Pulling Your Weight
Fitness experts weigh in on motivating your partner
By L.A. Jones
Not sharing health and fitness habits is a big compatibility issue for couples. If getting in shape for the wedding is an A-list priority for you, but it isn’t even a blip on your honey’s radar, what can you do?
“It’s probably one of the toughest things that I have clients run into in terms of helping them meet their goals,” says Billy Polson, co-owner and founder of Diakadi Body, a Bay Area gym and wellness center.
“If you’re in a couple and what he wants to do is drink margaritas on the beach all weekend and you want to go kayaking, it really becomes a tricky line to walk.”
|Photo courtesy Diakadi Body|
Hopefully, your partner will be glad to accommodate you, even If it means breaking out of his or her comfort zone. But if your partner is completely new to healthy living, Polson suggests seeking personalized guidance. “Find a very experienced trainer who can make an assessment of where he or she is and make a recommendation based on his or her body’s needs.” Bringing in a third party has other advantages too. “The biggest mistake people make when motivating their partner is to do it in a bossy or nagging way,” says Allison Pelot, a personal trainer with Pure Energy Wellness in Winter Park, Fla. Feedback that might be interpreted as hostile or bossy coming from you is just professional advice from a trainer.
One tip both trainers identified as crucial is leading by example. People are often motivated by their partner’s success. “They see improvement in your looks and happiness, and start being more involved,” Polson says. “If people can take even the smallest of changes and see the difference in how that makes them feel, it kind of organically happens.”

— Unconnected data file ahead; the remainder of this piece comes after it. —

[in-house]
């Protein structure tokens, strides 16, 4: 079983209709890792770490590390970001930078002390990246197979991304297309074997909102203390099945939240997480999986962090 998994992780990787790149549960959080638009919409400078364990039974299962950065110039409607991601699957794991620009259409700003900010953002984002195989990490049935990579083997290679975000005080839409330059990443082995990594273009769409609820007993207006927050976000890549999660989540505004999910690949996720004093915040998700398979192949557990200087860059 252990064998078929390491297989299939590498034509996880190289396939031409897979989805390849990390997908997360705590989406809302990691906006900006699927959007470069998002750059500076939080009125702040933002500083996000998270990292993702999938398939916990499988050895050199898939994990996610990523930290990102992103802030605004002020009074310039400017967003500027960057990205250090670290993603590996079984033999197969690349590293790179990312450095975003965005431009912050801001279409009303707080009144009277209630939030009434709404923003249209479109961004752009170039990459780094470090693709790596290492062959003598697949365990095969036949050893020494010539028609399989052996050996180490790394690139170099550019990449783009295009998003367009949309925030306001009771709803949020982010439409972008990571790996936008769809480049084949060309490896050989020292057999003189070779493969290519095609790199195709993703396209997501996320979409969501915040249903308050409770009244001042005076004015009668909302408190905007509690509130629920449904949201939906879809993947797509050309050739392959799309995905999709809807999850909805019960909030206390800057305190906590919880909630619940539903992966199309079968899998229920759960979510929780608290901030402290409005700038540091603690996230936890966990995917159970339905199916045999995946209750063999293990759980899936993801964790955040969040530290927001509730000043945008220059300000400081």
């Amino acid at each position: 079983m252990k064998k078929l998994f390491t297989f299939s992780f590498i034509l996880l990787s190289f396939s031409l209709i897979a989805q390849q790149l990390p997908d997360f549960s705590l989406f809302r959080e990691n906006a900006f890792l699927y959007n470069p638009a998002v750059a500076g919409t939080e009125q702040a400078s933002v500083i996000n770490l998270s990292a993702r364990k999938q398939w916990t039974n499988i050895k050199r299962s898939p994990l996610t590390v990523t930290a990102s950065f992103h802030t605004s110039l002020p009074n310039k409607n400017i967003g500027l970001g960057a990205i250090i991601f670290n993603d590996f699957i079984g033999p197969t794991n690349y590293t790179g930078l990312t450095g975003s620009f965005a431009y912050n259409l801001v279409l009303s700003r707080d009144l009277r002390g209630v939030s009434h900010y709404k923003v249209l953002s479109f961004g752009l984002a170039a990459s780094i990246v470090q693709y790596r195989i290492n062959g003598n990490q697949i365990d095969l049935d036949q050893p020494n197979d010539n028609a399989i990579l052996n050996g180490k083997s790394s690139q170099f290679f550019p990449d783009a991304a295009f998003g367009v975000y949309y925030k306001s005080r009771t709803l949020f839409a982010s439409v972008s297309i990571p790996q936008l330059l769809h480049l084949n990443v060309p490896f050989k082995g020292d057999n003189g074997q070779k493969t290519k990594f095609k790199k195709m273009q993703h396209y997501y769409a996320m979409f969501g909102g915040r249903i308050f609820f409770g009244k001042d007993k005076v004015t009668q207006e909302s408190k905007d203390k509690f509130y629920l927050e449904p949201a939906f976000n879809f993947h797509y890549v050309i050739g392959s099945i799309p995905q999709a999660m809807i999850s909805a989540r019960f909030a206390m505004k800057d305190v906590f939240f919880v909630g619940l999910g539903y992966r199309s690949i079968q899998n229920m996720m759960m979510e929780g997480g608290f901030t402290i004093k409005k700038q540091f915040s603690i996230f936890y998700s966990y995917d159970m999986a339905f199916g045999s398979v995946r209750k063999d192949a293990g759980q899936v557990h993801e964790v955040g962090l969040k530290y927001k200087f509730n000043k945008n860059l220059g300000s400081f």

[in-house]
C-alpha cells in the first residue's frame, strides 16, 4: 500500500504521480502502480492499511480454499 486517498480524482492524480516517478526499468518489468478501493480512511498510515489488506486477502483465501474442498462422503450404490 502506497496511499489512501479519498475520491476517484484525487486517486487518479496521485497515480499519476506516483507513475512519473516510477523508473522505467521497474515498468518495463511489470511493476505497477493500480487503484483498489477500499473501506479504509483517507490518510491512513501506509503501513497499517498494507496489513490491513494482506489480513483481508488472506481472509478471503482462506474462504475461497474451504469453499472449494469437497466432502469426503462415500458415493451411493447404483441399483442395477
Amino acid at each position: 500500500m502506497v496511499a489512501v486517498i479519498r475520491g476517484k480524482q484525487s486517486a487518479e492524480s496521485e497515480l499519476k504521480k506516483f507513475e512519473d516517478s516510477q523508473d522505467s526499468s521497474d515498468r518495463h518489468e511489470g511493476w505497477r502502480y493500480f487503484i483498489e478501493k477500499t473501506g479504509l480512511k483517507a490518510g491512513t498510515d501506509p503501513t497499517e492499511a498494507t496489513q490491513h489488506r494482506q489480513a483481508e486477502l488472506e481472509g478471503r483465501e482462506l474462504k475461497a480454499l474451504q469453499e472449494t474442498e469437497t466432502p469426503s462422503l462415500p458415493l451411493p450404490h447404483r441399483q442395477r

|Take your relationship in a healthy direction with these fun activities:
1. Biking. Provides great low-impact cardio: pick a local nature trail or scenic park to explore together.
Pelot agrees, suggesting simple lifestyle changes first: “Make the switch to organic, start taking time for yourself each day, drink lots of high quality water and get to bed early,” she says, “The best way to have a positive influence on your partner is to be the change you want to see in others. You have to live it first.”
Pelot and Polson both emphasize that the key to motivating your partner is staying strong in your personal resolve. Ultimately, a relationship that leads you to compromise your personal ambitions and desires will lead to heartache and frustration.
“Maintain your own goals first of all,” says Polson. “People lose themselves and are not able to hang onto their goals when they are trying to please the other person too much.”
This is an especially easy trap to fall into when a partner is resistant to change. “Success and failure weigh heavily on whether the partner wants to get in shape,” says Polson, who recommends that the motivated party make it a date: “There are lots of things people can do with their partner.”
If you’re facing an uphill battle, he recommends adopting a cloak and dagger approach. Camouflage exercise as a way to spend time together. “As the lead person, look at your schedule of things you want to do each week. Say it’s three gym workouts and two cardio. Make the cardio a bike ride and a hike together,” says Polson. Pelot seconds this idea. “If you are going for a walk, invite your partner to join or go for a hike together,” she says. “Make it fun and exciting.”
Bonus: If approached tactfully, nudging your partner to improve their fitness will strengthen more than just your bodies.
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